Milennius Memmoir Full HD camcorder

An ultra-affordable high-def camcorder with 3in touch screen

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Millennius  Memmoir
  • Millennius  Memmoir
  • Millennius  Memmoir
  • Millennius  Memmoir

Pros

  • Attractive design, responsive touch screen, good still images

Cons

  • Sub-par video performance (but that's to be expected), confusing menu layout

Bottom Line

There's plenty to like about the Millennius Memmoir HD camcorder. Although it stumbles in some areas, the $429 price tag more than makes up for any shortcomings. If you're shopping on a budget and require HD video, this is probably the best option on the market.

Would you buy this?

The Millennius Memmoir is an ultra-budget high-definition camcorder that competes in the same space as Kogan’s . Like the Kogan, it records Full HD (1080p) video in the H.264 MOV format to SD/SDHC memory cards. However, the Millennius Memmoir comes with some extra tricks up its sleeve, including a generously sized 10-megapixel CMOS sensor (compared to 5 megapixels on the Kogan) and a 3in LCD touch screen. While its image quality is nothing to boast about, it remains more than adequate for the super-low asking price.

When we first pulled the Millennius Memmoir out of the box, we were pleasantly surprised by how attractive it looked. While it shares identical dimensions with the Kogan Full HD 1080p Video Camera (57x70x129mm), it benefits from a much sleeker finish. The black, glittery paintjob is reminiscent of the Canon Legria HF20 — a high-end camcorder that costs more than three times as much. Granted, certain concessions have been made to the build quality — including a cheap hand strap and flimsy battery door — but it still looks a lot better than any HD camcorder in its price range. It also comes with an HDMI output, meaning you can plug it straight into your HDTV without mucking about with docking stations or adaptors.

We were also fairly impressed with the LCD touch screen. We were worried this would be the Memmoir’s undoing, but it performed reasonably well for the asking price. While not quite so responsive as Sony’s handycam range, it still gets the job done with minimal hassle. Interestingly, Millennius has also thrown a direction stick onto the back of the device, essentially offering you the best of both worlds. You can consequently ignore the touch screen altogether if you’d prefer to keep the LCD free of fingerprints.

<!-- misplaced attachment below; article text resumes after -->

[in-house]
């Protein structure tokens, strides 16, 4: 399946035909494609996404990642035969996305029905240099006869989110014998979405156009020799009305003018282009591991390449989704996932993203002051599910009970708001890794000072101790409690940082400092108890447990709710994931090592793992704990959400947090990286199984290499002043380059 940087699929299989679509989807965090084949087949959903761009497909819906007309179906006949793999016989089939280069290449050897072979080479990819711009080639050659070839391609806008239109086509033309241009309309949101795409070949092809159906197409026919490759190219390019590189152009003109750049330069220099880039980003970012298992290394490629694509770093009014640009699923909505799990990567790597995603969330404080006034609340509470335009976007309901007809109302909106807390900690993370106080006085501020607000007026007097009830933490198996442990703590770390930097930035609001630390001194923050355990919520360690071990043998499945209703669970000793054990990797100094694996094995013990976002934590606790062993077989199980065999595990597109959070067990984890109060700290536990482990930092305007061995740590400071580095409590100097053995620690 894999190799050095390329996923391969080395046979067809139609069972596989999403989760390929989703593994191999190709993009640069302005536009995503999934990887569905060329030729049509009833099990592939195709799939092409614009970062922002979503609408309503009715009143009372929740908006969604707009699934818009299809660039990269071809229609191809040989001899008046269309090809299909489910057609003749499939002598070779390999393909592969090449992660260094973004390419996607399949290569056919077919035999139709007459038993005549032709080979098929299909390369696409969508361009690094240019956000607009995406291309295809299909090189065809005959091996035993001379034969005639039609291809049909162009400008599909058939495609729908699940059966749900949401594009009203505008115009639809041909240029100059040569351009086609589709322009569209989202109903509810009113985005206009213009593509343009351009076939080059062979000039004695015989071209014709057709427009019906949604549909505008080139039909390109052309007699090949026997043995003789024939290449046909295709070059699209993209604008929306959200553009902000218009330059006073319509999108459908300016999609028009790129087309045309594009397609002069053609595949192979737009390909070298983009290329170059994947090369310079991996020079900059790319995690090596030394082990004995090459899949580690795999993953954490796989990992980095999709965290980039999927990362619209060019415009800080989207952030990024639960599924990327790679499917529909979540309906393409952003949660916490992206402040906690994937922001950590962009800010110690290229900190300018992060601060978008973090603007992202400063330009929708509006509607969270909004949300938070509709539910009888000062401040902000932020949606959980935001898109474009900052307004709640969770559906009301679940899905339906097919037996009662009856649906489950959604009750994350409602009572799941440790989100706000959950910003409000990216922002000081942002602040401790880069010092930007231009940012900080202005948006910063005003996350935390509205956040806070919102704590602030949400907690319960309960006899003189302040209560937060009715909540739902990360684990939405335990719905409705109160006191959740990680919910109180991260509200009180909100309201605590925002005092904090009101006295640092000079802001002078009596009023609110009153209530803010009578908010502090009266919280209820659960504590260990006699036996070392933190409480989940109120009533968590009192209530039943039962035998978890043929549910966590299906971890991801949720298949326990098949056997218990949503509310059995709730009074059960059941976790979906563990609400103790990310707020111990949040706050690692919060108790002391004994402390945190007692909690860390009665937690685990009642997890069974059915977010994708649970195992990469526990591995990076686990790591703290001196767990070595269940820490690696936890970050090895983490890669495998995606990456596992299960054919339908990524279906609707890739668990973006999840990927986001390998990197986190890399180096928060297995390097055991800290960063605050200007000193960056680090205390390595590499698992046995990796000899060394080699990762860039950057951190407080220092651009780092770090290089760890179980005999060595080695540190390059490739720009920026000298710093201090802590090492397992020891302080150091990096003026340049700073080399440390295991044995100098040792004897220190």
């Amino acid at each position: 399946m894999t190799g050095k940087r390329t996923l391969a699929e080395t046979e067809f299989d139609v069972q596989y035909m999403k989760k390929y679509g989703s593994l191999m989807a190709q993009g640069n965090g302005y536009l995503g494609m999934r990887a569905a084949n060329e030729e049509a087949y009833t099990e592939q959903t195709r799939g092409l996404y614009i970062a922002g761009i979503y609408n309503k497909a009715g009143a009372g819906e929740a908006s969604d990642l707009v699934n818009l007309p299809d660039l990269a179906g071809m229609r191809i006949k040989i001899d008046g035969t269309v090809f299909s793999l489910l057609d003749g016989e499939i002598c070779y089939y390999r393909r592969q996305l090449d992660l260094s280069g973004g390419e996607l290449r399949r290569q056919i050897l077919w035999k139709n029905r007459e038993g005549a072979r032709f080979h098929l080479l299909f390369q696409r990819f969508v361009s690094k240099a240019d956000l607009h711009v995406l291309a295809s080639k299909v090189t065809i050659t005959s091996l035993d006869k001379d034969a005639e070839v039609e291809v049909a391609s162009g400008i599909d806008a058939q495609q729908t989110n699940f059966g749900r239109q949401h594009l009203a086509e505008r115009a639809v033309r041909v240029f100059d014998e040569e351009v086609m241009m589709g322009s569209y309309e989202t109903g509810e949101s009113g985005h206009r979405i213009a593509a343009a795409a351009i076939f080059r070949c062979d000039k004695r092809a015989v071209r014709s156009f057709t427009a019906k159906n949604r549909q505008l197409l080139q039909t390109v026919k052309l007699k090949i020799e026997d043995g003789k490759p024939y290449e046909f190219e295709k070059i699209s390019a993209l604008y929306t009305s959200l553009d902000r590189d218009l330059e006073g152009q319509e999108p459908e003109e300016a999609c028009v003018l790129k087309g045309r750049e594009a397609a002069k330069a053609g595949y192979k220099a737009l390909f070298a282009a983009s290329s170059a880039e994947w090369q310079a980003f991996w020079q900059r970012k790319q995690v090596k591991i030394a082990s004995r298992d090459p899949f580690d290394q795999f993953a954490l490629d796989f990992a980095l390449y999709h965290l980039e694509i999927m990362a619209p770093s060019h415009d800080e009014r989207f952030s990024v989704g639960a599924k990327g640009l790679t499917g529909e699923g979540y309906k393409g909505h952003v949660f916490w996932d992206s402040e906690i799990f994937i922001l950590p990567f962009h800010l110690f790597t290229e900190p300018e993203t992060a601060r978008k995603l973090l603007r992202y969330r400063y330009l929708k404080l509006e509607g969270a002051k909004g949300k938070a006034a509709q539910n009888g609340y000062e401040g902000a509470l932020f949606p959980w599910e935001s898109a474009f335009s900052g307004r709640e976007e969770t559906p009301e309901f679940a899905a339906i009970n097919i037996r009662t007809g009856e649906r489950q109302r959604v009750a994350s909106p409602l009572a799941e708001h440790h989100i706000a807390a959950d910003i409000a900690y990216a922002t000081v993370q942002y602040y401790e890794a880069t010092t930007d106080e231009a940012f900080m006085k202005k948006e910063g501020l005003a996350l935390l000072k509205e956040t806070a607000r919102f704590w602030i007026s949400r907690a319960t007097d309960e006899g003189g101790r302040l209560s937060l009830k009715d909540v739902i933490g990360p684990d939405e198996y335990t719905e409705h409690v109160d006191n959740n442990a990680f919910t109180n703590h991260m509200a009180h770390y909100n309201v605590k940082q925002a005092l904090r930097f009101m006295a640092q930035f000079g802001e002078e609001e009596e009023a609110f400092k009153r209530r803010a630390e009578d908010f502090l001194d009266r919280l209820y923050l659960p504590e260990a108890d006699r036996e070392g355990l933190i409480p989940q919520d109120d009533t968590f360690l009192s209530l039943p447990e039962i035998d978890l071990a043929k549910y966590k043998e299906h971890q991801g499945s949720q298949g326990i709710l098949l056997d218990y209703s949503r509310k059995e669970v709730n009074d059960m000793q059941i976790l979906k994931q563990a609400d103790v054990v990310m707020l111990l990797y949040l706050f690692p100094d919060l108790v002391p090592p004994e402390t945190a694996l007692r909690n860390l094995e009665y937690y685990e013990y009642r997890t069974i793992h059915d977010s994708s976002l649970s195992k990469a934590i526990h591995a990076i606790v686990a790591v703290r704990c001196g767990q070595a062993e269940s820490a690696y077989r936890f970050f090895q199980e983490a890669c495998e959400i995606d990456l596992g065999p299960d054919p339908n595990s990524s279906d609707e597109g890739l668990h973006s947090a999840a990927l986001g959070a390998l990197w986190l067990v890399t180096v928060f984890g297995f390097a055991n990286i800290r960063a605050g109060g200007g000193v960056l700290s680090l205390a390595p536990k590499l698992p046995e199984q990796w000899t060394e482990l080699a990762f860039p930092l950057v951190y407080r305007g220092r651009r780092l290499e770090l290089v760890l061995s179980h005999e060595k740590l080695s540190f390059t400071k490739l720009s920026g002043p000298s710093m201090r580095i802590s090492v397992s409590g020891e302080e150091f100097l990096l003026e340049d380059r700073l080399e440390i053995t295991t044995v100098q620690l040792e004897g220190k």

Unfortunately, while the touch screen is adequate, the actual menu is a bit of a mess. Millennius has opted for colourful icons over written text, but it’s not always obvious what each symbol means. For instance, the digital effect menu is represented by three coloured bars — despite the fact that both digital effects on offer (B&W and Sepia) contain no colours. That said, it’s unlikely many users will spend much time in the menu screen; this is a point-and-shoot model after all.

As you’d expect with a budget camcorder from a no-name vendor, the Millennius Memmoir fell down when it came to image quality. We tested the device under a variety of lighting conditions and played the footage back on an LG 50PS80ED plasma TV. While colours were reasonably accurate in our outdoor test shots, the picture became grainy when we ventured indoors (fortunately, it’s quite easy to adjust the manual exposure).

Millennius has included a Night Mode and inbuilt light to help out in dim situations, but unfortunately they don’t do a very good job. We were also unimpressed with the autofocus, which was far too sluggish to be reliable. That said, the Memoir is easily the Kogan Full HD 1080p Video Camera’s equal, and takes a pretty decent still image (up to 12-megapixels via interpolation) to boot. While it’s obviously not as accomplished as the Canon Legria HF20, we’d hesitate to say it was three times worse — in other words, you get more bang for your buck.

Like the Kogan Full HD 1080p Video Camera before it, the Millennius Memmoir comes with an 8GB SDHC card and a bonus carry case, thus bolstering its value even further. The Millennius Memmoir is only available to purchase from the Millennius Web site.

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